CHICAGO, March 20, 2015 (GLOBE NEWSWIRE) -- A book by John Marshall Law School Professor Daryl Lim on antitrust and patent issues continues to play a role in a case before the U.S. Supreme Court, as well as garner praise from the international legal community.
Professor Lim's book, Patent Misuse and Antitrust: Empirical, Doctrinal and Policy Perspectives, was recently lauded in World Competition Law and Economics Review, a leading journal focusing on competition, or antitrust law.
The review, authored by prominent antitrust Professor Spencer Waller of the Loyola University Chicago School of Law, notes that Lim "has provided one of the most detailed and insightful analyses of the important, but maddeningly vague, doctrine of patent misuse and its relationship to antitrust law."
Describing the book's approach as "innovative and effective," the review observes that "[i]n addition to thoughtful legal, economic, and policy analysis," Lim used "a comprehensive empirical survey and coding of all patent misuse cases through the end of 2012 and substantial qualitative empirical research through interviews with practitioners and judges about the perceived, and actual, metes and bounds of this slippery doctrine." The resulting work "throws valuable light on the state of the conventional wisdom as well as when and how actual practice and case law departs from that conventional wisdom."
Lim's book also was recently reviewed in the Law Library Journal, the official publication of the American Association of Law Libraries. That review described Lim's book as "a thorough study of a fascinating area of law that is more relevant than ever, yet too often poorly understood, if not completely overlooked." The review notes that it "is an excellent analysis of an understudied area of law bound to become increasingly important as watershed controversies and reforms continue to buffet patent law."
It observes that "Lim has done a superb job collecting data about the federal courts' treatment of patent misuse," and "presents these concepts in a concise format enlivened by empirical data from a comprehensive analysis of decided cases and commentary by scholars and practitioners."
Lawyers for both sides in a dispute before the U.S. Supreme Court over royalties from a superhero toy have cited the book. At issue in Kimble v. Marvel Enterprises, Inc. (Case No. 13-720), is the legal precedent Brulotte v. Thys Co.(Case # 379 U.S. 29), a 50-year-old Supreme Court ruling, which refused to enforce a patent license term requiring that royalty payments be made beyond the life of the patent. Former Solicitor General Seth Waxman, who is representing Marvel, recently cited Lim's book again in his February brief to the Court.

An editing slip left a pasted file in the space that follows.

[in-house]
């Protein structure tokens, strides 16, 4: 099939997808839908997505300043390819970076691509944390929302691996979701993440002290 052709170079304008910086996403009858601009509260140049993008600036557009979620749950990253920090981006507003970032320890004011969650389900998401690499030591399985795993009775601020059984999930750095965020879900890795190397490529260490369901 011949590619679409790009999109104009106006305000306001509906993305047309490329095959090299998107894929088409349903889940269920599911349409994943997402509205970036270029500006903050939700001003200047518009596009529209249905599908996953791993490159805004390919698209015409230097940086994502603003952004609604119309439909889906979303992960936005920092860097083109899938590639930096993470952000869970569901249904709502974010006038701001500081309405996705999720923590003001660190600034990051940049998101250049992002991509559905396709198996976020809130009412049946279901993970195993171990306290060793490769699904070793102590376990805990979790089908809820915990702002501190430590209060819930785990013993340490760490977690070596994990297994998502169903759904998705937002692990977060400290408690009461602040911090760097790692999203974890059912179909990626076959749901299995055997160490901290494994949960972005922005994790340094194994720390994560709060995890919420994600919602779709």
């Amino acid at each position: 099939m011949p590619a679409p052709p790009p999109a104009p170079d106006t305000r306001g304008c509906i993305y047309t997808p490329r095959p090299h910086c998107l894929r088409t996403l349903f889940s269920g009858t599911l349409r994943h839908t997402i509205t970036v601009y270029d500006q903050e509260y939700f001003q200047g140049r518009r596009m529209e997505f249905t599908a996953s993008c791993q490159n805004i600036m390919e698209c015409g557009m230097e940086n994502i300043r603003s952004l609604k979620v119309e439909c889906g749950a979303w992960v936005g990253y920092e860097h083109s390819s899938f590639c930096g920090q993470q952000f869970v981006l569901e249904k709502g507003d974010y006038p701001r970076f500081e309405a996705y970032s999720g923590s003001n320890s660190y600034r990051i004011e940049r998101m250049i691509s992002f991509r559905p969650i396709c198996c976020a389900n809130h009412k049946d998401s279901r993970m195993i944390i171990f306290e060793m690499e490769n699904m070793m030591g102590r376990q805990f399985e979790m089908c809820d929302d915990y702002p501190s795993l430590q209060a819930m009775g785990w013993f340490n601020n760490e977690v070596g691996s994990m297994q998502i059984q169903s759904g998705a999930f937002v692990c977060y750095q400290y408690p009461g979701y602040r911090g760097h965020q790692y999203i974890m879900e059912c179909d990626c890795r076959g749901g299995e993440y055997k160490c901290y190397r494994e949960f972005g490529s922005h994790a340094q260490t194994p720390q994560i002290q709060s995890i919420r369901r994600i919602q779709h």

In Europe, Emeritus Professor Steven Anderman reviewed Lim's book in the U.K.-based Queen Mary Journal of Intellectual Property. He noted that "Lim's excellent book not only throws much light on the detailed development of the patent misuse doctrine in the U.S. but also makes a valuable contribution to the overall field of the interface between intellectual property rights and competition law."
Elsewhere, he writes that "to a European audience attempting to get a better grip on the best combination of patent law and competition law to foster innovation, an awareness of the U.S. patent misuse doctrine's history and contemporary role offers a fresh perspective."
Lim is a graduate of Stanford Law School and the National University of Singapore. At John Marshall, he teaches courses in antitrust law and IP law. His work in the area of antitrust and patent law has been cited in reports commissioned by the World Intellectual Property Organization and the Canadian Government.
His articles have appeared in four of the top eight IP law reviews in the U.S., as well as in peer-reviewed journals and books in Europe and Asia. He also serves as a peer reviewer for The Yale Law Journal and Cambridge University Press. In 2014, Lim was awarded The John Marshall Law School's Faculty Scholarly Achievement Award, an honor bestowed for "significant contributions to legal scholarship."
CONTACT: Christine Kraly 312-427-2737 x 171Source: The John Marshall Law School-Chicago